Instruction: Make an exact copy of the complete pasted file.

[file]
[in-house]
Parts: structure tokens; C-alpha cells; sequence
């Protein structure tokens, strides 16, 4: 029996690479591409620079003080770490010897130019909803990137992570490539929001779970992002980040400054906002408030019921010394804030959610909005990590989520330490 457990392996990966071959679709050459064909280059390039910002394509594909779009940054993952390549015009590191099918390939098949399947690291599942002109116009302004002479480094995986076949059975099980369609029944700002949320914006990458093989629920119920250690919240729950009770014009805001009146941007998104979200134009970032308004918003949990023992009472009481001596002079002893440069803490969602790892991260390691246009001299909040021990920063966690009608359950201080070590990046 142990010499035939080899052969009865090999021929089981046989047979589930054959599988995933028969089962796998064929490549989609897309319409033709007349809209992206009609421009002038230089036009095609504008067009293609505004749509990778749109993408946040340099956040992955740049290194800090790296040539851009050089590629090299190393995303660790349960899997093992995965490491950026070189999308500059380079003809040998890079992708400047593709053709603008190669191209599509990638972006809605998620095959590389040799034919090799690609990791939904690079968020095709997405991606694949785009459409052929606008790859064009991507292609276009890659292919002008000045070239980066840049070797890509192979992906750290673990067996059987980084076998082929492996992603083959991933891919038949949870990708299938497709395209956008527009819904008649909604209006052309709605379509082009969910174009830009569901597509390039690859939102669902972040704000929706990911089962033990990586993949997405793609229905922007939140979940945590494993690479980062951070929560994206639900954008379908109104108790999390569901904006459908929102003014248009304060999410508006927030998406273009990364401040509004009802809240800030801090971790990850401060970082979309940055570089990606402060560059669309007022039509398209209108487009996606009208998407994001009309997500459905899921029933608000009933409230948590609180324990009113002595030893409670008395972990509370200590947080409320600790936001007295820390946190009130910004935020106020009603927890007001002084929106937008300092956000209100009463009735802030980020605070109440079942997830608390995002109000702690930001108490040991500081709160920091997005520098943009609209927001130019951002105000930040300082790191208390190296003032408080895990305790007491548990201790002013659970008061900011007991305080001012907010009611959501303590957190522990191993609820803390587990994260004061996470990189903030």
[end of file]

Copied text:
[in-house]
Parts: structure tokens; C-alpha cells; sequence
């Protein structure tokens, strides 16, 4: 029996690479591409620079003080770490010897130019909803990137992570490539929001779970992002980040400054906002408030019921010394804030959610909005990590989520330490 457990392996990966071959679709050459064909280059390039910002394509594909779009940054993952390549015009590191099918390939098949399947690291599942002109116009302004002479480094995986076949059975099980369609029944700002949320914006990458093989629920119920250690919240729950009770014009805001009146941007998104979200134009970032308004918003949990023992009472009481001596002079002893440069803490969602790892991260390691246009001299909040021990920063966690009608359950201080070590990046 142990010499035939080899052969009865090999021929089981046989047979589930054959599988995933028969089962796998064929490549989609897309319409033709007349809209992206009609421009002038230089036009095609504008067009293609505004749509990778749109993408946040340099956040992955740049290194800090790296040539851009050089590629090299190393995303660790349960899997093992995965490491950026070189999308500059380079003809040998890079992708400047593709053709603008190669191209599509990638972006809605998620095959590389040799034919090799690609990791939904690079968020095709997405991606694949785009459409052929606008790859064009991507292609276009890659292919002008000045070239980066840049070797890509192979992906750290673990067996059987980084076998082929492996992603083959991933891919038949949870990708299938497709395209956008527009819904008649909604209006052309709605379509082009969910174009830009569901597509390039690859939102669902972040704000929706990911089962033990990586993949997405793609229905922007939140979940945590494993690479980062951070929560994206639900954008379908109104108790999390569901904006459908929102003014248009304060999410508006927030998406273009990364401040509004009802809240800030801090971790990850401060970082979309940055570089990606402060560059669309007022039509398209209108487009996606009208998407994001009309997500459905899921029933608000009933409230948590609180324990009113002595030893409670008395972990509370200590947080409320600790936001007295820390946190009130910004935020106020009603927890007001002084929106937008300092956000209100009463009735802030980020605070109440079942997830608390995002109000702690930001108490040991500081709160920091997005520098943009609209927001130019951002105000930040300082790191208390190296003032408080895990305790007491548990201790002013659970008061900011007991305080001012907010009611959501303590957190522990191993609820803390587990994260004061996470990189903030």